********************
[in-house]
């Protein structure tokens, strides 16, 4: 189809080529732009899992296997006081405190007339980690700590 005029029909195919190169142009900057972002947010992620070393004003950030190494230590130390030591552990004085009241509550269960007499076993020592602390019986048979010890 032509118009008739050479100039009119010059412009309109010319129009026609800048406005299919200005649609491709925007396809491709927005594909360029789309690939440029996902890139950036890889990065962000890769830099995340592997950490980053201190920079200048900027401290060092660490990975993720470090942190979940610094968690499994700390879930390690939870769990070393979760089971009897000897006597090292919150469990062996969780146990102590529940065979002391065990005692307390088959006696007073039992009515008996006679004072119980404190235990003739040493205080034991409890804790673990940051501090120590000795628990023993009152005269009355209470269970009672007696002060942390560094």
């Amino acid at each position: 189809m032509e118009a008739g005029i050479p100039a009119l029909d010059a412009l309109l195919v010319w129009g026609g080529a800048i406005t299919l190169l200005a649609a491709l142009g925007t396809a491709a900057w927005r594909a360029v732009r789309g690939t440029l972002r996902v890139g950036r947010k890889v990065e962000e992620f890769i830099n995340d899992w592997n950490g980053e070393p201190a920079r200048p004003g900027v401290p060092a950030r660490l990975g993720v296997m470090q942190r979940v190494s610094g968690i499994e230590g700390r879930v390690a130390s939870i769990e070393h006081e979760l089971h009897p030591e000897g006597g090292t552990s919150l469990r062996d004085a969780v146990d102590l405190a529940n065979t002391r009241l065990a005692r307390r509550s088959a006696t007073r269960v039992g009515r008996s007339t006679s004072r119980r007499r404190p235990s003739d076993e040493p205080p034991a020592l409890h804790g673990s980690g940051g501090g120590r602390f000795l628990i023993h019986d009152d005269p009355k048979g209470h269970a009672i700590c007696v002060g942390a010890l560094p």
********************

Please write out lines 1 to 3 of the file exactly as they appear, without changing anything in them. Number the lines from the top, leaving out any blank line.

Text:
[in-house]
């Protein structure tokens, strides 16, 4: 189809080529732009899992296997006081405190007339980690700590 005029029909195919190169142009900057972002947010992620070393004003950030190494230590130390030591552990004085009241509550269960007499076993020592602390019986048979010890 032509118009008739050479100039009119010059412009309109010319129009026609800048406005299919200005649609491709925007396809491709927005594909360029789309690939440029996902890139950036890889990065962000890769830099995340592997950490980053201190920079200048900027401290060092660490990975993720470090942190979940610094968690499994700390879930390690939870769990070393979760089971009897000897006597090292919150469990062996969780146990102590529940065979002391065990005692307390088959006696007073039992009515008996006679004072119980404190235990003739040493205080034991409890804790673990940051501090120590000795628990023993009152005269009355209470269970009672007696002060942390560094």
């Amino acid at each position: 189809m032509e118009a008739g005029i050479p100039a009119l029909d010059a412009l309109l195919v010319w129009g026609g080529a800048i406005t299919l190169l200005a649609a491709l142009g925007t396809a491709a900057w927005r594909a360029v732009r789309g690939t440029l972002r996902v890139g950036r947010k890889v990065e962000e992620f890769i830099n995340d899992w592997n950490g980053e070393p201190a920079r200048p004003g900027v401290p060092a950030r660490l990975g993720v296997m470090q942190r979940v190494s610094g968690i499994e230590g700390r879930v390690a130390s939870i769990e070393h006081e979760l089971h009897p030591e000897g006597g090292t552990s919150l469990r062996d004085a969780v146990d102590l405190a529940n065979t002391r009241l065990a005692r307390r509550s088959a006696t007073r269960v039992g009515r008996s007339t006679s004072r119980r007499r404190p235990s003739d076993e040493p205080p034991a020592l409890h804790g673990s980690g940051g501090g120590r602390f000795l628990i023993h019986d009152d005269p009355k048979g209470h269970a009672i700590c007696v002060g942390a010890l560094p």